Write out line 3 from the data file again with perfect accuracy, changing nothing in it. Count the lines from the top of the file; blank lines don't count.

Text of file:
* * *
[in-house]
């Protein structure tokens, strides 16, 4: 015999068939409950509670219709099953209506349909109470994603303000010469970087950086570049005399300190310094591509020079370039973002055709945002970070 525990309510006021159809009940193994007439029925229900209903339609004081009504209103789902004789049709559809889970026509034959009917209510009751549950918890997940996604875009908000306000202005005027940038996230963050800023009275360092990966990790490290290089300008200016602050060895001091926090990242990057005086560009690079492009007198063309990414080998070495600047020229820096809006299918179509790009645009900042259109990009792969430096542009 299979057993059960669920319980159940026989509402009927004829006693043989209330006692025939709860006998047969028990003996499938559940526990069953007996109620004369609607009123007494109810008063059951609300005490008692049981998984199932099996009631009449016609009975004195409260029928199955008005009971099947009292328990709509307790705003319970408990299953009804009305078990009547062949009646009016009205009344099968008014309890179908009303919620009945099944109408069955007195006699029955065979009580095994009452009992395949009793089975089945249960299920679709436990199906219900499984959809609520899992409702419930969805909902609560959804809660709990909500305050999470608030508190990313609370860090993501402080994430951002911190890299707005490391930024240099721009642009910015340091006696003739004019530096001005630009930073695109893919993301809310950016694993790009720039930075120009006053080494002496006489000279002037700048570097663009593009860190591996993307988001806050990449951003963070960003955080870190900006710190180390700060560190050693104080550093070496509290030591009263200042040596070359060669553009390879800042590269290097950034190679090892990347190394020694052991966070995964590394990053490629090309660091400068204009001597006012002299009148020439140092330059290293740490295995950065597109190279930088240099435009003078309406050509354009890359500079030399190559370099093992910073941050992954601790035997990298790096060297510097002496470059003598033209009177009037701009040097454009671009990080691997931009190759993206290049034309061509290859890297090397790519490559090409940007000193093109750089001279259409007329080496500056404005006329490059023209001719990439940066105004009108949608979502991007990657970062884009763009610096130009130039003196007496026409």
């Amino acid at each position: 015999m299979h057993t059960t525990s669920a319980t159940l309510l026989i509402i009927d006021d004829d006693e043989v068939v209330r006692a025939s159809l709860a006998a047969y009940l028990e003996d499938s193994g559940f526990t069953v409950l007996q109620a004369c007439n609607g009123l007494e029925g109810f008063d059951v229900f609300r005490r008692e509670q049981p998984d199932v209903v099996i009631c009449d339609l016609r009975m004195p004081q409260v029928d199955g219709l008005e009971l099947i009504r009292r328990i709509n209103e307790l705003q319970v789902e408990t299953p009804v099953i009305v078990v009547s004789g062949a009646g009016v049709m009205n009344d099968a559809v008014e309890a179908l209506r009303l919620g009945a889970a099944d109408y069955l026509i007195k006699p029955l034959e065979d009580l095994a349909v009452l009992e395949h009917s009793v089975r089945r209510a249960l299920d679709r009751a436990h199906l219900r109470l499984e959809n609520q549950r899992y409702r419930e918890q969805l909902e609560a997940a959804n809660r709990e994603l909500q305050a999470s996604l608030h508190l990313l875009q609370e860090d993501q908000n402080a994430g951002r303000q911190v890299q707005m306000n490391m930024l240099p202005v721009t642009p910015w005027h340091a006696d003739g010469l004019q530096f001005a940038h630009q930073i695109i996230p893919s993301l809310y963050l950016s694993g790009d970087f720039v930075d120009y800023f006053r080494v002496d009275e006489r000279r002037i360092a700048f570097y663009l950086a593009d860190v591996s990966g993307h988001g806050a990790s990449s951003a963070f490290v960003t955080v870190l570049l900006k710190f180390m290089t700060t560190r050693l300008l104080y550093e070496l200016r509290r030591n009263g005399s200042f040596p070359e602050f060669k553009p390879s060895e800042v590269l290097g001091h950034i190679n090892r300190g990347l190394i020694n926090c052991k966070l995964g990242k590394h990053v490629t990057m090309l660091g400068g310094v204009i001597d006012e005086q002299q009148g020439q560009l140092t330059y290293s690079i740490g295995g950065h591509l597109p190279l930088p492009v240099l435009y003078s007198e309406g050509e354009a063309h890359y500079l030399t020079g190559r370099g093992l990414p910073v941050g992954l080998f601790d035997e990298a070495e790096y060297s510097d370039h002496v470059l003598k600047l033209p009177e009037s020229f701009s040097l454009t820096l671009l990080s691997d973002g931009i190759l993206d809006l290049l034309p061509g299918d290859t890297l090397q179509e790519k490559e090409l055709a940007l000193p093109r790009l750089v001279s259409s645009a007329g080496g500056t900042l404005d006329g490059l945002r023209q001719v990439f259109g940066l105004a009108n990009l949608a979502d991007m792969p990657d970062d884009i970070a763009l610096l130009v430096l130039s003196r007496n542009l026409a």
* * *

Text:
């Amino acid at each position: 015999m299979h057993t059960t525990s669920a319980t159940l309510l026989i509402i009927d006021d004829d006693e043989v068939v209330r006692a025939s159809l709860a006998a047969y009940l028990e003996d499938s193994g559940f526990t069953v409950l007996q109620a004369c007439n609607g009123l007494e029925g109810f008063d059951v229900f609300r005490r008692e509670q049981p998984d199932v209903v099996i009631c009449d339609l016609r009975m004195p004081q409260v029928d199955g219709l008005e009971l099947i009504r009292r328990i709509n209103e307790l705003q319970v789902e408990t299953p009804v099953i009305v078990v009547s004789g062949a009646g009016v049709m009205n009344d099968a559809v008014e309890a179908l209506r009303l919620g009945a889970a099944d109408y069955l026509i007195k006699p029955l034959e065979d009580l095994a349909v009452l009992e395949h009917s009793v089975r089945r209510a249960l299920d679709r009751a436990h199906l219900r109470l499984e959809n609520q549950r899992y409702r419930e918890q969805l909902e609560a997940a959804n809660r709990e994603l909500q305050a999470s996604l608030h508190l990313l875009q609370e860090d993501q908000n402080a994430g951002r303000q911190v890299q707005m306000n490391m930024l240099p202005v721009t642009p910015w005027h340091a006696d003739g010469l004019q530096f001005a940038h630009q930073i695109i996230p893919s993301l809310y963050l950016s694993g790009d970087f720039v930075d120009y800023f006053r080494v002496d009275e006489r000279r002037i360092a700048f570097y663009l950086a593009d860190v591996s990966g993307h988001g806050a990790s990449s951003a963070f490290v960003t955080v870190l570049l900006k710190f180390m290089t700060t560190r050693l300008l104080y550093e070496l200016r509290r030591n009263g005399s200042f040596p070359e602050f060669k553009p390879s060895e800042v590269l290097g001091h950034i190679n090892r300190g990347l190394i020694n926090c052991k966070l995964g990242k590394h990053v490629t990057m090309l660091g400068g310094v204009i001597d006012e005086q002299q009148g020439q560009l140092t330059y290293s690079i740490g295995g950065h591509l597109p190279l930088p492009v240099l435009y003078s007198e309406g050509e354009a063309h890359y500079l030399t020079g190559r370099g093992l990414p910073v941050g992954l080998f601790d035997e990298a070495e790096y060297s510097d370039h002496v470059l003598k600047l033209p009177e009037s020229f701009s040097l454009t820096l671009l990080s691997d973002g931009i190759l993206d809006l290049l034309p061509g299918d290859t890297l090397q179509e790519k490559e090409l055709a940007l000193p093109r790009l750089v001279s259409s645009a007329g080496g500056t900042l404005d006329g490059l945002r023209q001719v990439f259109g940066l105004a009108n990009l949608a979502d991007m792969p990657d970062d884009i970070a763009l610096l130009v430096l130039s003196r007496n542009l026409a």